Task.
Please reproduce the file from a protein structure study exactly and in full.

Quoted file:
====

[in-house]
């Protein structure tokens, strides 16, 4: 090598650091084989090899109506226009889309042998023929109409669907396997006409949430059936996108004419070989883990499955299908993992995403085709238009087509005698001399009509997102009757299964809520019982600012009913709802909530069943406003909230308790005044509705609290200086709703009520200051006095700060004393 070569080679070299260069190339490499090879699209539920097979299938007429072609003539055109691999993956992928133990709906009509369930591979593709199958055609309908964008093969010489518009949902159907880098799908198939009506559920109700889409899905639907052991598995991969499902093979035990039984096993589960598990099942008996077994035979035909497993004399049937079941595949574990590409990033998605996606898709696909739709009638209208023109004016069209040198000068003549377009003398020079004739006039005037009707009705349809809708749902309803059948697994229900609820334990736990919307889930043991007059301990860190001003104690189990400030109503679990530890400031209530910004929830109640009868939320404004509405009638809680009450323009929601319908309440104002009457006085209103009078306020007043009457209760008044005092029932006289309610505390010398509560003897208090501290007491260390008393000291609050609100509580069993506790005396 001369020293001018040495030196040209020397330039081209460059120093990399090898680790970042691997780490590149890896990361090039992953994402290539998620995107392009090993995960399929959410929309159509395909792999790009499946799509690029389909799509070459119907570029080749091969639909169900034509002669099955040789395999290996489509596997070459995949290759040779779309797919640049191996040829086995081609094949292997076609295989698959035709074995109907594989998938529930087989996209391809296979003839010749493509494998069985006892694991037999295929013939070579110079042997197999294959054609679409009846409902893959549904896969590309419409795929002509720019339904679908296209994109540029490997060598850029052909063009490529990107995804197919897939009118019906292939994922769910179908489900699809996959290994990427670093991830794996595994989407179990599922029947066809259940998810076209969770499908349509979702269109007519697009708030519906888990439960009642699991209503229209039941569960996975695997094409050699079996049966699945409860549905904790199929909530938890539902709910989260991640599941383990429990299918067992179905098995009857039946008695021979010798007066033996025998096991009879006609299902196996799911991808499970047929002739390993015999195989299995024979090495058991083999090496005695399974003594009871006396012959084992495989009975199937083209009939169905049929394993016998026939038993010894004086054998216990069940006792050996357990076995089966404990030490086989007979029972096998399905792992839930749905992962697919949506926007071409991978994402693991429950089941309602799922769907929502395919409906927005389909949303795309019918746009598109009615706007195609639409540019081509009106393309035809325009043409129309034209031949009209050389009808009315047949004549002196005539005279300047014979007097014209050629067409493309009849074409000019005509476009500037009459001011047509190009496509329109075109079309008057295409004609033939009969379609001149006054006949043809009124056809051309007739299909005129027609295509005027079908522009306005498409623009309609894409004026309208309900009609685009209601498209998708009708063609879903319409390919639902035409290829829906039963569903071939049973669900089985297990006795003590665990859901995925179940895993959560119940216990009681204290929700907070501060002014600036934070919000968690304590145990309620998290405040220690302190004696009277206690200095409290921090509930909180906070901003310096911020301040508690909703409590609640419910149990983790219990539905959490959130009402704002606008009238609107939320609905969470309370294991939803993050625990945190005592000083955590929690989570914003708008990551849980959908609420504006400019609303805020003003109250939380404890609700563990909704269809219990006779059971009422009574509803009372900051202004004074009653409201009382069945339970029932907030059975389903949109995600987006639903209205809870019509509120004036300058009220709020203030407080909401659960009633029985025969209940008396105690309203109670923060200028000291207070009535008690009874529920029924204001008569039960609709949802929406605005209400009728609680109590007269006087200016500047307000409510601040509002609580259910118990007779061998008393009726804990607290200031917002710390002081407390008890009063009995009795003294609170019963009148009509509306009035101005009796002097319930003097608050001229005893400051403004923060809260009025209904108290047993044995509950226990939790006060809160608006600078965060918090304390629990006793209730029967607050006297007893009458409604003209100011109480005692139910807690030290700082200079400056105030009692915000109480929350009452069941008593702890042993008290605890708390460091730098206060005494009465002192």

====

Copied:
[in-house]
């Protein structure tokens, strides 16, 4: 090598650091084989090899109506226009889309042998023929109409669907396997006409949430059936996108004419070989883990499955299908993992995403085709238009087509005698001399009509997102009757299964809520019982600012009913709802909530069943406003909230308790005044509705609290200086709703009520200051006095700060004393 070569080679070299260069190339490499090879699209539920097979299938007429072609003539055109691999993956992928133990709906009509369930591979593709199958055609309908964008093969010489518009949902159907880098799908198939009506559920109700889409899905639907052991598995991969499902093979035990039984096993589960598990099942008996077994035979035909497993004399049937079941595949574990590409990033998605996606898709696909739709009638209208023109004016069209040198000068003549377009003398020079004739006039005037009707009705349809809708749902309803059948697994229900609820334990736990919307889930043991007059301990860190001003104690189990400030109503679990530890400031209530910004929830109640009868939320404004509405009638809680009450323009929601319908309440104002009457006085209103009078306020007043009457209760008044005092029932006289309610505390010398509560003897208090501290007491260390008393000291609050609100509580069993506790005396 001369020293001018040495030196040209020397330039081209460059120093990399090898680790970042691997780490590149890896990361090039992953994402290539998620995107392009090993995960399929959410929309159509395909792999790009499946799509690029389909799509070459119907570029080749091969639909169900034509002669099955040789395999290996489509596997070459995949290759040779779309797919640049191996040829086995081609094949292997076609295989698959035709074995109907594989998938529930087989996209391809296979003839010749493509494998069985006892694991037999295929013939070579110079042997197999294959054609679409009846409902893959549904896969590309419409795929002509720019339904679908296209994109540029490997060598850029052909063009490529990107995804197919897939009118019906292939994922769910179908489900699809996959290994990427670093991830794996595994989407179990599922029947066809259940998810076209969770499908349509979702269109007519697009708030519906888990439960009642699991209503229209039941569960996975695997094409050699079996049966699945409860549905904790199929909530938890539902709910989260991640599941383990429990299918067992179905098995009857039946008695021979010798007066033996025998096991009879006609299902196996799911991808499970047929002739390993015999195989299995024979090495058991083999090496005695399974003594009871006396012959084992495989009975199937083209009939169905049929394993016998026939038993010894004086054998216990069940006792050996357990076995089966404990030490086989007979029972096998399905792992839930749905992962697919949506926007071409991978994402693991429950089941309602799922769907929502395919409906927005389909949303795309019918746009598109009615706007195609639409540019081509009106393309035809325009043409129309034209031949009209050389009808009315047949004549002196005539005279300047014979007097014209050629067409493309009849074409000019005509476009500037009459001011047509190009496509329109075109079309008057295409004609033939009969379609001149006054006949043809009124056809051309007739299909005129027609295509005027079908522009306005498409623009309609894409004026309208309900009609685009209601498209998708009708063609879903319409390919639902035409290829829906039963569903071939049973669900089985297990006795003590665990859901995925179940895993959560119940216990009681204290929700907070501060002014600036934070919000968690304590145990309620998290405040220690302190004696009277206690200095409290921090509930909180906070901003310096911020301040508690909703409590609640419910149990983790219990539905959490959130009402704002606008009238609107939320609905969470309370294991939803993050625990945190005592000083955590929690989570914003708008990551849980959908609420504006400019609303805020003003109250939380404890609700563990909704269809219990006779059971009422009574509803009372900051202004004074009653409201009382069945339970029932907030059975389903949109995600987006639903209205809870019509509120004036300058009220709020203030407080909401659960009633029985025969209940008396105690309203109670923060200028000291207070009535008690009874529920029924204001008569039960609709949802929406605005209400009728609680109590007269006087200016500047307000409510601040509002609580259910118990007779061998008393009726804990607290200031917002710390002081407390008890009063009995009795003294609170019963009148009509509306009035101005009796002097319930003097608050001229005893400051403004923060809260009025209904108290047993044995509950226990939790006060809160608006600078965060918090304390629990006793209730029967607050006297007893009458409604003209100011109480005692139910807690030290700082200079400056105030009692915000109480929350009452069941008593702890042993008290605890708390460091730098206060005494009465002192």